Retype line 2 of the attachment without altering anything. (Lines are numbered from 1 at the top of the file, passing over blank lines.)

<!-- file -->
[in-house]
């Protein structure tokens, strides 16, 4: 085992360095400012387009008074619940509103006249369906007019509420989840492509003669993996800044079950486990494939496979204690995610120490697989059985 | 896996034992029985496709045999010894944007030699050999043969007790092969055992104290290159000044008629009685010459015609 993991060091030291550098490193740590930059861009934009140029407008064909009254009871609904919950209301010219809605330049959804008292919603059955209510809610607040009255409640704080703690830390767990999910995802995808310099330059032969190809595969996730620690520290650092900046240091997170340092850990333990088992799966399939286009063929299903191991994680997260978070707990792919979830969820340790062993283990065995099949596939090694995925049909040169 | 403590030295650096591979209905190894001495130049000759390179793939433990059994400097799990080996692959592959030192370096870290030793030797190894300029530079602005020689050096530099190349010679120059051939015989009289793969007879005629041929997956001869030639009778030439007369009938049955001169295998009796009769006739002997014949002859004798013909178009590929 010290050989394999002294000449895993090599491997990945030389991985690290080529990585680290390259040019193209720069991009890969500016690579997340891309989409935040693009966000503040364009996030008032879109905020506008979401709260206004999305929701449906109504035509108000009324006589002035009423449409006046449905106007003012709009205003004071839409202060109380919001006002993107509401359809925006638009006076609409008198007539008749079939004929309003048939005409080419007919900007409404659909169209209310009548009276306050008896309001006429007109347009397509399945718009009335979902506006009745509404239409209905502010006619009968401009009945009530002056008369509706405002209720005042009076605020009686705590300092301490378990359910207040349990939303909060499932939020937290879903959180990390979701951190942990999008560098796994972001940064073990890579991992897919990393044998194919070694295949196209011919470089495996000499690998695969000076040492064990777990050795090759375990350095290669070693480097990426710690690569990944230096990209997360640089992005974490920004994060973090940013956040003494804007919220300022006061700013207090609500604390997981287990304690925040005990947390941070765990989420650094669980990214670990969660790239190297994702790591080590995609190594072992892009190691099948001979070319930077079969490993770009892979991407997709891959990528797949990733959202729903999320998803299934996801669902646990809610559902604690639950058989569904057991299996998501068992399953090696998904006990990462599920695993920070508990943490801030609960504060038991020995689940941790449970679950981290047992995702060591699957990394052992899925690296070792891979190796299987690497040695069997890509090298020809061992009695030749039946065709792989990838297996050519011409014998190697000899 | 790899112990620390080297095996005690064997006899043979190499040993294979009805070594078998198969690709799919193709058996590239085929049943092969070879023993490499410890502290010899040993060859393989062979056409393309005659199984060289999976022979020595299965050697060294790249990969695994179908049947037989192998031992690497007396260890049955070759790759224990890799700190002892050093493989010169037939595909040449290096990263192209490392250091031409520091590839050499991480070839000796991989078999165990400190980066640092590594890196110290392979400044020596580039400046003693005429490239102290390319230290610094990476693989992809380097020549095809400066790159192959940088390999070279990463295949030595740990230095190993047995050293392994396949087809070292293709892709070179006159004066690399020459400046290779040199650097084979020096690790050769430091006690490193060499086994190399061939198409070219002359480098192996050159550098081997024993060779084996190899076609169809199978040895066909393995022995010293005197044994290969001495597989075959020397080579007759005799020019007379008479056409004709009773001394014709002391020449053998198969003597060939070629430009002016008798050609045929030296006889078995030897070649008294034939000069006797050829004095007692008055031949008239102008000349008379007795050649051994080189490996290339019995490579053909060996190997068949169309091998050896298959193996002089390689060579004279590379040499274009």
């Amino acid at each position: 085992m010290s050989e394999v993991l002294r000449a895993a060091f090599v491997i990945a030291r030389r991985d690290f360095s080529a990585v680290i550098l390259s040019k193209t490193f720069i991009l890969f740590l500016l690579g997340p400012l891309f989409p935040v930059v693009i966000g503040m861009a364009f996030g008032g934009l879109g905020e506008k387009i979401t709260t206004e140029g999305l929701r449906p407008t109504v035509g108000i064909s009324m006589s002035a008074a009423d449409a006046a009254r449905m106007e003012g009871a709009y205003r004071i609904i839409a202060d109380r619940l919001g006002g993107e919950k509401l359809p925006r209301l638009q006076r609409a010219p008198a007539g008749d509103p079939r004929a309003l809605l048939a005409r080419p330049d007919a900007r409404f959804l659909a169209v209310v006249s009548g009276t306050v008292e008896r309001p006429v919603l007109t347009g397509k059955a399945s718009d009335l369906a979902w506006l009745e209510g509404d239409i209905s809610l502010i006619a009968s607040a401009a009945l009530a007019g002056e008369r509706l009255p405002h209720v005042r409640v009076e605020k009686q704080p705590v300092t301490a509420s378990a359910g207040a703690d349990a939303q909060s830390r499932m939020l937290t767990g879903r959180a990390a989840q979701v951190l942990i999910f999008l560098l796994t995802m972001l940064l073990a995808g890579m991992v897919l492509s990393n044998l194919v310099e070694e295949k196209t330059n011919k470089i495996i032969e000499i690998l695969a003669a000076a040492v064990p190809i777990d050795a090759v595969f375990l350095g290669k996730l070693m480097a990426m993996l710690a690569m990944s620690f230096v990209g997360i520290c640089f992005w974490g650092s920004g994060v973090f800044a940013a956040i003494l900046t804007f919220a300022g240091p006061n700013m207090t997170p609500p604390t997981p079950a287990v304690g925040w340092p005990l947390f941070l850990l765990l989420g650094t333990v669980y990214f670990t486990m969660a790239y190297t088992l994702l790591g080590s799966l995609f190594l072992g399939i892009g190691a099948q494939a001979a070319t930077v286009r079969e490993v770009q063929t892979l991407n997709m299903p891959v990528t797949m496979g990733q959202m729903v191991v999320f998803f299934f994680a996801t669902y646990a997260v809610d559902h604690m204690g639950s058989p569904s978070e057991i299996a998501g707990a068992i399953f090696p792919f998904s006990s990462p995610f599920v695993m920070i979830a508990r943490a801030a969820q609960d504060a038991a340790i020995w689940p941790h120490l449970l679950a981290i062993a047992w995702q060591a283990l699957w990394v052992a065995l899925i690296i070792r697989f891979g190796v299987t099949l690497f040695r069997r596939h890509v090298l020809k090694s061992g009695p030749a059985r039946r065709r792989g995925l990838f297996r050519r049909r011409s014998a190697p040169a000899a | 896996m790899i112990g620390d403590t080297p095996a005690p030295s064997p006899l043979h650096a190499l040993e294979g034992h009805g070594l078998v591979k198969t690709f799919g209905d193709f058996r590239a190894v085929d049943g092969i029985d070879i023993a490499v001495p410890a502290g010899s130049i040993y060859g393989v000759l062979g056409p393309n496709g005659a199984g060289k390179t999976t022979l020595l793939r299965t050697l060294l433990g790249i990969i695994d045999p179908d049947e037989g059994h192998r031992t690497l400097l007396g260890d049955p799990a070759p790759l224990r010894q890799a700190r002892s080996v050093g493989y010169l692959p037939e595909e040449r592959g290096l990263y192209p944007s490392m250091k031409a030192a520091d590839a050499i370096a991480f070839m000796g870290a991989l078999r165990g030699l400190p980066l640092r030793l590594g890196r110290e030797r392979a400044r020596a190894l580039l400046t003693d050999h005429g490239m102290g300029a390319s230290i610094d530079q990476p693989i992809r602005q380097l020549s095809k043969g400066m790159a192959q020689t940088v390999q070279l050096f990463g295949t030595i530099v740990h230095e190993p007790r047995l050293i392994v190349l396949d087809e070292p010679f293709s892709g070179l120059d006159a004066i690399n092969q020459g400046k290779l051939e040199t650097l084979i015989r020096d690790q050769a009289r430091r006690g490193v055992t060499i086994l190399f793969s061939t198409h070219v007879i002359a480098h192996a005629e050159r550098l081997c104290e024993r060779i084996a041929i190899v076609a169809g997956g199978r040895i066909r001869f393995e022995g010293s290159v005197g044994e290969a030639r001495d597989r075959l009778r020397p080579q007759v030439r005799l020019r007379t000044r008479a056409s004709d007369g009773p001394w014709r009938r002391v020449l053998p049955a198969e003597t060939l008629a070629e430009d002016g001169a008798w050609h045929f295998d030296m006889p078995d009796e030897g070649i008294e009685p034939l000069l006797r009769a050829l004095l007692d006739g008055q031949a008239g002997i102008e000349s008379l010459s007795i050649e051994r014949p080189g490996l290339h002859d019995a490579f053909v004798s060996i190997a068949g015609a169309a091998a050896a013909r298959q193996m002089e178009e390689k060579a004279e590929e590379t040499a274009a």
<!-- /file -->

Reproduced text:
């Protein structure tokens, strides 16, 4: 085992360095400012387009008074619940509103006249369906007019509420989840492509003669993996800044079950486990494939496979204690995610120490697989059985 | 896996034992029985496709045999010894944007030699050999043969007790092969055992104290290159000044008629009685010459015609 993991060091030291550098490193740590930059861009934009140029407008064909009254009871609904919950209301010219809605330049959804008292919603059955209510809610607040009255409640704080703690830390767990999910995802995808310099330059032969190809595969996730620690520290650092900046240091997170340092850990333990088992799966399939286009063929299903191991994680997260978070707990792919979830969820340790062993283990065995099949596939090694995925049909040169 | 403590030295650096591979209905190894001495130049000759390179793939433990059994400097799990080996692959592959030192370096870290030793030797190894300029530079602005020689050096530099190349010679120059051939015989009289793969007879005629041929997956001869030639009778030439007369009938049955001169295998009796009769006739002997014949002859004798013909178009590929 010290050989394999002294000449895993090599491997990945030389991985690290080529990585680290390259040019193209720069991009890969500016690579997340891309989409935040693009966000503040364009996030008032879109905020506008979401709260206004999305929701449906109504035509108000009324006589002035009423449409006046449905106007003012709009205003004071839409202060109380919001006002993107509401359809925006638009006076609409008198007539008749079939004929309003048939005409080419007919900007409404659909169209209310009548009276306050008896309001006429007109347009397509399945718009009335979902506006009745509404239409209905502010006619009968401009009945009530002056008369509706405002209720005042009076605020009686705590300092301490378990359910207040349990939303909060499932939020937290879903959180990390979701951190942990999008560098796994972001940064073990890579991992897919990393044998194919070694295949196209011919470089495996000499690998695969000076040492064990777990050795090759375990350095290669070693480097990426710690690569990944230096990209997360640089992005974490920004994060973090940013956040003494804007919220300022006061700013207090609500604390997981287990304690925040005990947390941070765990989420650094669980990214670990969660790239190297994702790591080590995609190594072992892009190691099948001979070319930077079969490993770009892979991407997709891959990528797949990733959202729903999320998803299934996801669902646990809610559902604690639950058989569904057991299996998501068992399953090696998904006990990462599920695993920070508990943490801030609960504060038991020995689940941790449970679950981290047992995702060591699957990394052992899925690296070792891979190796299987690497040695069997890509090298020809061992009695030749039946065709792989990838297996050519011409014998190697000899 | 790899112990620390080297095996005690064997006899043979190499040993294979009805070594078998198969690709799919193709058996590239085929049943092969070879023993490499410890502290010899040993060859393989062979056409393309005659199984060289999976022979020595299965050697060294790249990969695994179908049947037989192998031992690497007396260890049955070759790759224990890799700190002892050093493989010169037939595909040449290096990263192209490392250091031409520091590839050499991480070839000796991989078999165990400190980066640092590594890196110290392979400044020596580039400046003693005429490239102290390319230290610094990476693989992809380097020549095809400066790159192959940088390999070279990463295949030595740990230095190993047995050293392994396949087809070292293709892709070179006159004066690399020459400046290779040199650097084979020096690790050769430091006690490193060499086994190399061939198409070219002359480098192996050159550098081997024993060779084996190899076609169809199978040895066909393995022995010293005197044994290969001495597989075959020397080579007759005799020019007379008479056409004709009773001394014709002391020449053998198969003597060939070629430009002016008798050609045929030296006889078995030897070649008294034939000069006797050829004095007692008055031949008239102008000349008379007795050649051994080189490996290339019995490579053909060996190997068949169309091998050896298959193996002089390689060579004279590379040499274009």